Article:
What is 3D audio and how it works

You may have heard of headphones with 3D audio: such accessories promise a greater immersion in listening to music or enjoying a movie, but usually, they are much more expensive than ordinary headphones and headsets.

There is, however, a much more affordable solution. The Microsoft introduced in Windows 10, a solution that emulates the 3D audio by software. So you can enjoy your music library in a new way with your day-to-day headphones.

In this article, we explain what is 3D audio, how it works in Windows 10 and what you should do to activate the tool.

What is 3D audio?

Briefly, 3D audio is an emulation of surround sound, which we know mostly of surround sound technology. In it, we use six to eight channels with speakers and a subwoofer (5.1 and 7.1 respectively) to create a setting where the sound of movies, series, music and games occupy the entire space we are in, creating greater immersion.

There are 5.1 or 7.1 compatible surround headphones that deliver similar hardware results, but they are very expensive. 3D audio fills this gap by creating, through algorithms, the same spatial sound sensation on any handset, which does not have to be first-rate.

How does 3D audio from Windows 10 work?

3D audio technology, present in Windows 10 through Windows Sonic and Dolby Atmos solutions (more on them, below) uses algorithms based on a technique called an anatomical transfer function, also known as a head transfer function (in the acronym, HRTF).

It works like this: when a sound wave reaches the ears, everything in the way causes interference. Including the size and shape of the head, ears, auditory channels, nasal and oral channels, and skull density. All of this changes how sound is perceived by the brain, and varies from person to person.

What these software do is to “imitate” how a natural sound would behave, emulating the sense of space and variations and applying the modifications, via algorithm in the reproduced sound. In a nutshell, 3D audio codecs emulate your head (not really, it’s an algorithm-based estimate ), which is reflected in the sound changes and how you perceive it, coming from various directions and at varying intensities.

HRTF technology is inspired by binaural recording techniques, a way to capture sounds through microphones installed directly in the auditory channels (usually of mannequins), to create tracks and sounds that the brain perceives as spatial, three-dimensional.

One of the latest examples of binaural audio application (which is not the same thing as 3D audio) is the game Hellblade: Senua’s Sacrifice . The developer Ninja Theory used the technique to compose the various voices that echo in the tortured mind of the protagonist, each coming from a direction and with different intensities.

Watch the documentary below with headphones (be careful: it contains heavy SPOILERS from the game, if you have not played), and you’ll get an idea of how binaural audio works.

Again: Unlike 3D audio, which is an emulation, binaural audio uses a specific technique for sound pickup, and is usually employed in brain stimulation treatments. However, as we have seen, it served as the basis for the development of the feature that Windows 10 offers everyone.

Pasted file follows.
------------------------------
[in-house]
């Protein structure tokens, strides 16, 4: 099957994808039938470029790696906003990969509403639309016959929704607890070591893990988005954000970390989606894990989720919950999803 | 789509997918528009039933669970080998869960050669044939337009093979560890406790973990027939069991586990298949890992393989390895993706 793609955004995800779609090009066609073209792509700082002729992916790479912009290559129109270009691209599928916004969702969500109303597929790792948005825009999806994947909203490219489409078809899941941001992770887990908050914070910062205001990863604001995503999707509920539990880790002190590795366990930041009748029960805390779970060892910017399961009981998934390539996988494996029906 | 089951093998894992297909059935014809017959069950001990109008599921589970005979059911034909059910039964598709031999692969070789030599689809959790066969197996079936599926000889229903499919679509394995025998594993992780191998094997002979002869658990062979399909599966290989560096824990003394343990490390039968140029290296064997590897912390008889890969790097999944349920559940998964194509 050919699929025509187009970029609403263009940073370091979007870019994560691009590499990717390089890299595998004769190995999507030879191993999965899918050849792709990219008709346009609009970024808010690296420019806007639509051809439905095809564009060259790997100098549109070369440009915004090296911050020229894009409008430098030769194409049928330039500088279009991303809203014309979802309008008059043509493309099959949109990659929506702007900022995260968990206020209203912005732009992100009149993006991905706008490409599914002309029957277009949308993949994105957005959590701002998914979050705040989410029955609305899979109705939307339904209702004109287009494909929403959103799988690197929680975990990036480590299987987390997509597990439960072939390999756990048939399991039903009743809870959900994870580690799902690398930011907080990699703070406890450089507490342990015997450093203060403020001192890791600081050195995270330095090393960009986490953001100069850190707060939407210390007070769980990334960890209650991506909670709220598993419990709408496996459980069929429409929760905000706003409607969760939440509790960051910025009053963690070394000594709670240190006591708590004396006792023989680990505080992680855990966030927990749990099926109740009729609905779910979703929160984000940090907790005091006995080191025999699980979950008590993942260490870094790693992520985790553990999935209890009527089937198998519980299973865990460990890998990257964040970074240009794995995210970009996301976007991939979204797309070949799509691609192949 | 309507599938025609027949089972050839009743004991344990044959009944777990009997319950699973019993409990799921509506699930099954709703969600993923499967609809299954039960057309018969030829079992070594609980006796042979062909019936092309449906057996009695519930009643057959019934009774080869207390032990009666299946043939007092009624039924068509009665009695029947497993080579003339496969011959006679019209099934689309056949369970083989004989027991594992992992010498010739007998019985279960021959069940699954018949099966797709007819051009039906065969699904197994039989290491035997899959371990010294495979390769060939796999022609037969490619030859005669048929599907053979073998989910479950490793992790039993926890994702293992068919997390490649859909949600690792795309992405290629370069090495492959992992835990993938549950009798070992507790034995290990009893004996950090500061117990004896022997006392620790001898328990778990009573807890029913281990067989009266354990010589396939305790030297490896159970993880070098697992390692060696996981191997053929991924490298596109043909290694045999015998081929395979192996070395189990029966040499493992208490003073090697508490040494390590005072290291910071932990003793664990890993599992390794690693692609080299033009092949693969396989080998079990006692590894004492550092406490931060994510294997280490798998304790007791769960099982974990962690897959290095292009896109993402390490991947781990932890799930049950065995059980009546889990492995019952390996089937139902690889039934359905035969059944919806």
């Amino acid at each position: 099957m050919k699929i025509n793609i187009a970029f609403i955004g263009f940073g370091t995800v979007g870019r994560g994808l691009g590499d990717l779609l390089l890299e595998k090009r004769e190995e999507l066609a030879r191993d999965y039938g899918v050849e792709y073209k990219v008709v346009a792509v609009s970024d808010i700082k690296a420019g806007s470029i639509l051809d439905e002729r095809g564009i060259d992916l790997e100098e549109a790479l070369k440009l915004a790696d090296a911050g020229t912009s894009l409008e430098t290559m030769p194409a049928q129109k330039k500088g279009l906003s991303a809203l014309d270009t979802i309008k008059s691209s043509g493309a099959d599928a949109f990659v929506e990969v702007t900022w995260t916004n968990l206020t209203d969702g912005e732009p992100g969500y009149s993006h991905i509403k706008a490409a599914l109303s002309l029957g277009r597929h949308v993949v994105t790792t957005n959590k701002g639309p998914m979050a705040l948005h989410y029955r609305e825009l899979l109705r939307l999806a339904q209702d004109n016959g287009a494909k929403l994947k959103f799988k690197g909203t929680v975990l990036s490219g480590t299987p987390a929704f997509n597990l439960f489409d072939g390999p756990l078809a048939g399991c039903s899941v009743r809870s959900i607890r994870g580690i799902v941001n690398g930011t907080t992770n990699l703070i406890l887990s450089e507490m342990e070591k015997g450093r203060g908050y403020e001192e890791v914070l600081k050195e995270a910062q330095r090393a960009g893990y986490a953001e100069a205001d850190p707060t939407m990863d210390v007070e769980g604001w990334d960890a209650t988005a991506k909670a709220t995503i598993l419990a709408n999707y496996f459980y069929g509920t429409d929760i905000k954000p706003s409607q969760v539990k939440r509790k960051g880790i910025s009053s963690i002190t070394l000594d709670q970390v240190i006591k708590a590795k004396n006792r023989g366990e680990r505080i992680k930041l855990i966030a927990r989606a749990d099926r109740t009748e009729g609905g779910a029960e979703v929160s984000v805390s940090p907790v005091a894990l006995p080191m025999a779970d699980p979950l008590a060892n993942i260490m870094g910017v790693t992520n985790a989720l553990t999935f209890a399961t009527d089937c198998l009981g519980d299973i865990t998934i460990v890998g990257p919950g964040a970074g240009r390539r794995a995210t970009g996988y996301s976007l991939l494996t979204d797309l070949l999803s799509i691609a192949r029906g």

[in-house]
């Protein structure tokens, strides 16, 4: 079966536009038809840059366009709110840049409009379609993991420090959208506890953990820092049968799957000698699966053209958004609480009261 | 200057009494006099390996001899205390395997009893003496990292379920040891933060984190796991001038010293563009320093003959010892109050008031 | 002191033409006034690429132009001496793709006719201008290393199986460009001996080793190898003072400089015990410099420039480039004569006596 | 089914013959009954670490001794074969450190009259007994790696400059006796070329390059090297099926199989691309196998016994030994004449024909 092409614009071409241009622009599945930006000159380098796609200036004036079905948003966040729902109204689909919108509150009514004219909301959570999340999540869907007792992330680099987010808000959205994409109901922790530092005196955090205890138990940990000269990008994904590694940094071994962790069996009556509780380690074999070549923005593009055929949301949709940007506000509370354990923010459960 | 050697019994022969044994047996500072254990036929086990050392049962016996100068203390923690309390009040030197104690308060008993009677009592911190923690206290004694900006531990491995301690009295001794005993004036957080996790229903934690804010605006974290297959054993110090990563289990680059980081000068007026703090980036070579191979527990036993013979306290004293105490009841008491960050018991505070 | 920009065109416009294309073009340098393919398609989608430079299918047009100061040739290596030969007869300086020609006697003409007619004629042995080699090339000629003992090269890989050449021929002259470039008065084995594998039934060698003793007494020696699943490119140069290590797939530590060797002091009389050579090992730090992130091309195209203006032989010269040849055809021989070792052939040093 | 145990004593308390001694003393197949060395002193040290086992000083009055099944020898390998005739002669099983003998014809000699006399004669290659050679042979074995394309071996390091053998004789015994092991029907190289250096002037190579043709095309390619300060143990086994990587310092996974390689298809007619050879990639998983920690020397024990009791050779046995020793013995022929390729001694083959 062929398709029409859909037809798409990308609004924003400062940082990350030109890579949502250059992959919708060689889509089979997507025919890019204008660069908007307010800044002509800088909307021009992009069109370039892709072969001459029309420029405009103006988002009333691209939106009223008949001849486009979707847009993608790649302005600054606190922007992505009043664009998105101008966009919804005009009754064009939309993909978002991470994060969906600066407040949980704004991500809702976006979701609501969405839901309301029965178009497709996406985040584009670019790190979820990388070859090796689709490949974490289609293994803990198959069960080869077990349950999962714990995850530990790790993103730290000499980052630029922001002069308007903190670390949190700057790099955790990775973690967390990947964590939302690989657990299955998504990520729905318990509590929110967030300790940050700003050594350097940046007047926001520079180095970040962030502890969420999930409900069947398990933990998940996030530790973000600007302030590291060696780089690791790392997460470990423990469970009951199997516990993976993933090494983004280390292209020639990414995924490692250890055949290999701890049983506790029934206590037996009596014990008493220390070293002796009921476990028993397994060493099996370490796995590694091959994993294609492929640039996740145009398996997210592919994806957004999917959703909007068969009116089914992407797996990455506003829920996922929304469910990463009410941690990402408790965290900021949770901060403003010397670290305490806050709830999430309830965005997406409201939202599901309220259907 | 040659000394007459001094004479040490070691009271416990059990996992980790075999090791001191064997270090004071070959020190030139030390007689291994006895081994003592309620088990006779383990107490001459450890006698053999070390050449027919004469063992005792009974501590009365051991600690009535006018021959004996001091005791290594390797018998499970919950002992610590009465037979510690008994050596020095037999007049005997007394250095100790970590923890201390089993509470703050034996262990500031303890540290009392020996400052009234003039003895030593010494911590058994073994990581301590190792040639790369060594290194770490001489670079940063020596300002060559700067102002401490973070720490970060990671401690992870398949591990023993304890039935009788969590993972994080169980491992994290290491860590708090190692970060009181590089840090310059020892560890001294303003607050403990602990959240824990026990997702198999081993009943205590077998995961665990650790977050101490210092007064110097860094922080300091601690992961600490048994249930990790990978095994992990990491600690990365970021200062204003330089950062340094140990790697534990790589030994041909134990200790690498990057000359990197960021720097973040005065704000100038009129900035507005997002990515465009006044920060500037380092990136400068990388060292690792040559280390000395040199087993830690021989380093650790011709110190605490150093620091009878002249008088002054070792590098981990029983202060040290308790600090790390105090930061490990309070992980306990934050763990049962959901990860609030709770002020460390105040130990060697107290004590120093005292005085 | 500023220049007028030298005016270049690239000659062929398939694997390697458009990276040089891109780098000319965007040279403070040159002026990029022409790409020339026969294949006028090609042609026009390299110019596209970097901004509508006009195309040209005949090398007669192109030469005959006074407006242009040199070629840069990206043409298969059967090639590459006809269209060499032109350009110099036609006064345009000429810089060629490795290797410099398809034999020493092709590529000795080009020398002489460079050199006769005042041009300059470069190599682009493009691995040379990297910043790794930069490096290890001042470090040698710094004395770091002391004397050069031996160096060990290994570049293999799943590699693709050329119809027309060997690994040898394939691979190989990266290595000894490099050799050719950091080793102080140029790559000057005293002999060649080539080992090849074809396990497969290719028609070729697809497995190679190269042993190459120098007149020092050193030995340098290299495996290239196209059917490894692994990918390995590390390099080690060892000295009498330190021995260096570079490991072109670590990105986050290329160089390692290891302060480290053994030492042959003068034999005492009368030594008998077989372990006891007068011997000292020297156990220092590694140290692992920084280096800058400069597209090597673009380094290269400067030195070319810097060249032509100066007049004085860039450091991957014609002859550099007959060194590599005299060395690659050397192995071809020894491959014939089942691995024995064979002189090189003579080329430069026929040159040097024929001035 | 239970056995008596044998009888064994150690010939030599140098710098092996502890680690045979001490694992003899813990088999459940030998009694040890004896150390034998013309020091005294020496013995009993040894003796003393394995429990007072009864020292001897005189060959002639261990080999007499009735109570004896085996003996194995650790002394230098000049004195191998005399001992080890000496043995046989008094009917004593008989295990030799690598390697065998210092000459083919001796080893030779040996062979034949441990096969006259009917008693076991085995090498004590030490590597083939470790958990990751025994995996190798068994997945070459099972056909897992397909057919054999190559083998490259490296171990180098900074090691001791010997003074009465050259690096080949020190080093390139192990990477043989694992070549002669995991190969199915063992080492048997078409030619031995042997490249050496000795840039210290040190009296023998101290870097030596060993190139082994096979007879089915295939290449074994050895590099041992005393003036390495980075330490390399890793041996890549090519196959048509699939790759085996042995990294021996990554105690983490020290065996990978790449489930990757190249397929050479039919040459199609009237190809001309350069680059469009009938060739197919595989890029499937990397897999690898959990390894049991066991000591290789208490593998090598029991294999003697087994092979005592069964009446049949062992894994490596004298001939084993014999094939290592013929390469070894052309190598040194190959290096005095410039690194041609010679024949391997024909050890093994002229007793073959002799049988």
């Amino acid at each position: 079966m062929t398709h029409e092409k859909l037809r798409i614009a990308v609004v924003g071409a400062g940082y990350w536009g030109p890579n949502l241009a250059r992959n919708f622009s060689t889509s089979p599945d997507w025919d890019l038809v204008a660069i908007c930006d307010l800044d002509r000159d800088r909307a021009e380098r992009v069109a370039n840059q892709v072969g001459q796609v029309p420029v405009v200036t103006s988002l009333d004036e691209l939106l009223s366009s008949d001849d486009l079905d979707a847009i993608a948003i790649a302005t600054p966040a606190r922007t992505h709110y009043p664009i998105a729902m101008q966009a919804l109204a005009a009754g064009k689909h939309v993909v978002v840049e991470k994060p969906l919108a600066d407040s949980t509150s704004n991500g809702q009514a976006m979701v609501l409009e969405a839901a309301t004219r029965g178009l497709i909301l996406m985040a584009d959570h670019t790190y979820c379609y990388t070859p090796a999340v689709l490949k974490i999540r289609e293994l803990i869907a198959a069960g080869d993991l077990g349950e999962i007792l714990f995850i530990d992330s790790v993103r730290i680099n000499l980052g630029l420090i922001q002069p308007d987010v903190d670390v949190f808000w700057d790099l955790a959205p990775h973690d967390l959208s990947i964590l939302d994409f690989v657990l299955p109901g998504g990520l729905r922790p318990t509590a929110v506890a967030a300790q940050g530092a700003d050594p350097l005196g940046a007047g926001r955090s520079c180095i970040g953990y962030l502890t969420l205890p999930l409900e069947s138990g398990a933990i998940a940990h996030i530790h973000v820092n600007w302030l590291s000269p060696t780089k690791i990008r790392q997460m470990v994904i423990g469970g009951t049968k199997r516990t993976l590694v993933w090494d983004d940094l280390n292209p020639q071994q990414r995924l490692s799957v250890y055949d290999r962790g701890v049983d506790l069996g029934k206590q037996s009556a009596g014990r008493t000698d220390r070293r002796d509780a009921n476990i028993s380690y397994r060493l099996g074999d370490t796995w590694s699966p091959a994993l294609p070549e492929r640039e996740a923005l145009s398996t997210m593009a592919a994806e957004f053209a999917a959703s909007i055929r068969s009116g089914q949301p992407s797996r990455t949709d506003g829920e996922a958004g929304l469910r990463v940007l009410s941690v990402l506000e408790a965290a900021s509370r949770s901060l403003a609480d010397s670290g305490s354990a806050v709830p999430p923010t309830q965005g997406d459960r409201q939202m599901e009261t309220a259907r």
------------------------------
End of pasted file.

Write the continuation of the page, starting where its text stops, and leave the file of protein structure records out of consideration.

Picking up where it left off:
What is the difference between Windows Sonic and Dolby Atmos?

The Windows Sonic is a Microsoft’s own solution, included in Windows 10 fully form free. The technology is capable of emulating 5.1 or 7.1 surround sound by software, and even if you use a headset from the cheapest, it will have results similar to dedicated, first-rate accessories.

Dolby Atmos technology, which has been included in the latest high-end smartphones is similar, but has some extra features. By being object-based, it executes every sound of the direction from which it should come, in a space of three dimensions.

Thus, Atmos tends to deliver more engaging results than Windows Sonic, or even traditional surround.

However, there are limitations: Dolby offers the use of Atmos in Windows 10 as a courtesy for 30 days. After the deadline, to continue using it you must purchase a license for $15. In addition, softwares, music, movies and games must be compatible with the feature, unlike Windows Sonic.

Do I need a special headset to listen to 3D audio in Windows 10?

That’s the cool part of it: Windows Sonic or Dolby Atmos does not require specific hardware to play 3D audio. And what’s better, any type of handset is compatible, respecting the obvious limitations of each model.

So you can use from the expensive headphones from the Beats, the always reliable Microsoft headsets, such as the LX-3000 (the best friend of ten out of ten podcasters beginners) or even a intrauricular phone with common thread, such that is in any shop.

Of course, better quality headphones deliver better results, and the recommendation is to use quality products with good sound insulation. Thus, sound in three dimensions will be best appreciated.

How do I enable 3D audio in Windows 10?

Although Microsoft does not widely advertise the feature (perhaps because Dolby Atmos is a licensed technology), enabling 3D audio is very simple:

  1. Connect a headset to the computer running Windows 10;
  2. Right-click the sound icon in the Taskbar;
  3. Point the mouse cursor to Space Sound and click Windows Sonic for Headphones, or Dolby Atmos for Headphones .

That simple.

With this, Windows will emulate surround audio directly into your headphones, and you can enjoy your music and videos in a whole new way. And what’s better, without spending a penny on dedicated headphones and sound sets.

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